Today is the one-year anniversary of one of the greatest milestones in the history of the Town of Huntington. September 3, 2020 was the day four out of five members of the Town Board acted in bipartisan support and protection of the financial solvency of the Town and all of our residents, accepting the final negotiated settlement offer on the LIPA lawsuit, which had challenged the property taxes on the Northport Power Plant every year for ten years in a row.
Now that a year has passed and the dust has settled on the frivolous lawsuits promising taxpayers and residents what would have amounted to fool’s gold, let’s take an objective look at the settlement and what it means for all of us.
The decision to accept the settlement, skillfully negotiated by the Town’s attorneys, was supported overwhelmingly by the Town Board and the Northport-East Northport School District. It protected property values townwide, held the line on property taxes, and eliminated the threat of a catastrophic 5-figure tax payment that would have been owed to LIPA by every property owner in the Town if we had lost in court. The settlement also gradually implements the reduction of LIPA’s tax assessment over seven years to reduce its impact and offered the affected school district the best chance it had to maintain a high-quality education for their students as they faced a significant loss to their tax base.
While the dire consequences of a real and likely adverse court judgment threatened the very existence of our Town, one of my colleagues cooked up a scheme and a new lawsuit, capitalizing on fear and emotion to win political points, and led a good portion of our community across a bridge to nowhere with snake oil while putting the financial solvency of our Town at further risk. This resulted in confusion, thousands of wasted tax dollars (as if the Town hadn’t paid enough in ten years of litigation), and intensified the threat of a courtroom loss because it made the Town appear as if we weren’t negotiating in good faith.
When issuing her decision to dismiss this frivolous cooked-up case, the judge – the same judge who would have decided the tax certiorari case if we hadn’t settled it out of court – made her displeasure clear admonishing those who brought it: “Moreover, considering this matter as whole, it appears that the plaintiff’s focus is on undoing the settlement and winning a political battle rather than on the integrity of the contract-approval process.”
Real leadership involves making difficult decisions. The Town Board has a responsibility to the Town and its citizens to not let impulse and anger drive us over a cliff. An adverse court judgment would have devastated the entire Town of Huntington. This doomsday scenario isn’t just conjecture and speculation; it had already happened. Rockland County and the North Rockland Central School District were devastated by the consequences of not settling. The Town of Huntington could not afford to become the next Rockland County, and that is exactly what would have happened, only worse if we clung to false hopes, fool’s gold and bridges to nowhere.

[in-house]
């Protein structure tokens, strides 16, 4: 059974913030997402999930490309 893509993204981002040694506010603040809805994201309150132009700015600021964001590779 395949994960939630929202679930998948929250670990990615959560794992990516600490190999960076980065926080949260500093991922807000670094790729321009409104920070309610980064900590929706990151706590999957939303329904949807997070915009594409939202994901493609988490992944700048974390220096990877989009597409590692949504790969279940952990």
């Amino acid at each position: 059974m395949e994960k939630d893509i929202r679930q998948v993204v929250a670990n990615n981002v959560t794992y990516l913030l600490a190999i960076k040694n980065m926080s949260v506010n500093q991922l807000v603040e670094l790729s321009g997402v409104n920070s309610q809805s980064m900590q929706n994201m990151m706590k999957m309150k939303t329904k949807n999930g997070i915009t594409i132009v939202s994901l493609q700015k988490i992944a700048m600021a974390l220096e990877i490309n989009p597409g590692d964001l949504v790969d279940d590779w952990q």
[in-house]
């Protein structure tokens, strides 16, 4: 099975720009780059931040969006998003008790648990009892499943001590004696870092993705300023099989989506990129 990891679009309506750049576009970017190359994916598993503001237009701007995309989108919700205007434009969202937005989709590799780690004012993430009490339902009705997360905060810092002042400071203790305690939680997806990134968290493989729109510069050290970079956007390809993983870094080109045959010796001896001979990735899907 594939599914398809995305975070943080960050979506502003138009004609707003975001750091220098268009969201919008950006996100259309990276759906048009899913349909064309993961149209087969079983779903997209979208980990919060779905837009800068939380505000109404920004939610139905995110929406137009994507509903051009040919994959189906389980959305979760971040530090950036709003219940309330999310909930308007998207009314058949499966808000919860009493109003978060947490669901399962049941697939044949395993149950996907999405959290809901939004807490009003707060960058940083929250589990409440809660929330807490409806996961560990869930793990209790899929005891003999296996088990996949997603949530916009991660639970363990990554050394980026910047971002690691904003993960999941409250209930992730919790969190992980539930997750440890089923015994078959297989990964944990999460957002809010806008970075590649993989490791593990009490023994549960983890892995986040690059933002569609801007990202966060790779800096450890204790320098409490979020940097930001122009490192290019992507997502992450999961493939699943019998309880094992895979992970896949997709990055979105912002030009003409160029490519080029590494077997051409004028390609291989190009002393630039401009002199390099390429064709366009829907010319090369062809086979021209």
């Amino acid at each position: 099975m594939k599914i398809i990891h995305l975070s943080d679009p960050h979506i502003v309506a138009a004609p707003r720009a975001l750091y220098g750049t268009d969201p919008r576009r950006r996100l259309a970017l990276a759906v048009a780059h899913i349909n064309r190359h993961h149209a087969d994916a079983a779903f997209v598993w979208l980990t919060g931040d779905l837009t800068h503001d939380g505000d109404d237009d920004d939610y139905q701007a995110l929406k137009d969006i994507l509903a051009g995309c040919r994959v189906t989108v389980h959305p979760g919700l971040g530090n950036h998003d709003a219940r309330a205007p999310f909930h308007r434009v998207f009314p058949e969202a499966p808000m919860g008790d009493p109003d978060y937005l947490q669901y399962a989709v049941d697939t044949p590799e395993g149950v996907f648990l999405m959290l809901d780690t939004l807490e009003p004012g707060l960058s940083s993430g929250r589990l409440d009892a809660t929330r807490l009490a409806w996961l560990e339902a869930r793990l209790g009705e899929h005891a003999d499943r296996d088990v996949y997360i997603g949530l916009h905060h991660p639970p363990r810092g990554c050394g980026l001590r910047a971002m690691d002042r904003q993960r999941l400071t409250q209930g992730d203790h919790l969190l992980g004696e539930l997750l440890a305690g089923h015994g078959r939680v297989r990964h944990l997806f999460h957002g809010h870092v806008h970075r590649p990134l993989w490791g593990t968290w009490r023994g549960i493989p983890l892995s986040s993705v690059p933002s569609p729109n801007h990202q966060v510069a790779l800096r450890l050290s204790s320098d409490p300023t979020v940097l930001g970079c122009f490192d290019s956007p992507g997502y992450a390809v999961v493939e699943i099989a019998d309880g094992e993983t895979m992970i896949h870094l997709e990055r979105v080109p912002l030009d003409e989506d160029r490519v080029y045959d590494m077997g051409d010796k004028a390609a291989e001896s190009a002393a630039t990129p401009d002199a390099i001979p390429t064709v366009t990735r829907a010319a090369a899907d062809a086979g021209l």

LIPA would have been owed ten years of back tax refund payments of nearly $825 million paid by all taxpayers in the Town – these payments would have averaged five figures for homeowners and as many as six figures for commercial property owners; that threat is now off the table thanks to the settlement.
Taxes would have spiked suddenly in the thousands of dollars for residents in the Northport-East Northport School District and hundreds of dollars for residents in the remainder of the Town; the settlement reduces that increase to a fraction of what we were facing.
The Northport-East Northport School District, being host to the Northport Power Plant, would have had to make cuts to valued programs and conduct unimaginable employee layoffs; with the settlement, LIPA is making $14.5 million in additional payments to the Northport-East Northport School District, which will help maintain educational programs and reduce the impact on the affected Northport-East Northport tax base.
LIPA is also making $3 million in additional payments to the Town of Huntington thanks to terms negotiated in the settlement; the combined $17.5 million in additional payments is an enormous feat, as LIPA has never offered additional funds beyond annual tax contributions in any litigation with a municipality.
Under the deal that was accepted, taxes on the power plant are being reduced gradually over seven years, rather than in one fell swoop. There will be approximately $460 million in guaranteed taxes paid by LIPA. We are protected against new tax challenges on the Northport Power Plant for at least 7 and potentially as many as 12 years, even though every property owner has a right to challenge their taxes – every year.
The terms achieved in the settlement were unprecedented. And in the future, if any other municipality achieves better terms in a settlement with LIPA, we are entitled to those terms in our deal.
The LIPA settlement is one that we can be proud of. We made the very best of a no-win situation and achieved an unprecedented settlement offer no municipality has ever seen from LIPA. Three of my colleagues and I voted “YES” to end a ten-year nightmare, to prevent Huntington from falling into the abyss and to secure Huntington’s future. I am proud of that vote as it has allowed the Town to fulfill its motto:
“’The Town Endures.’”
Chad A. Lupinacci is supervisor of the Town of Huntington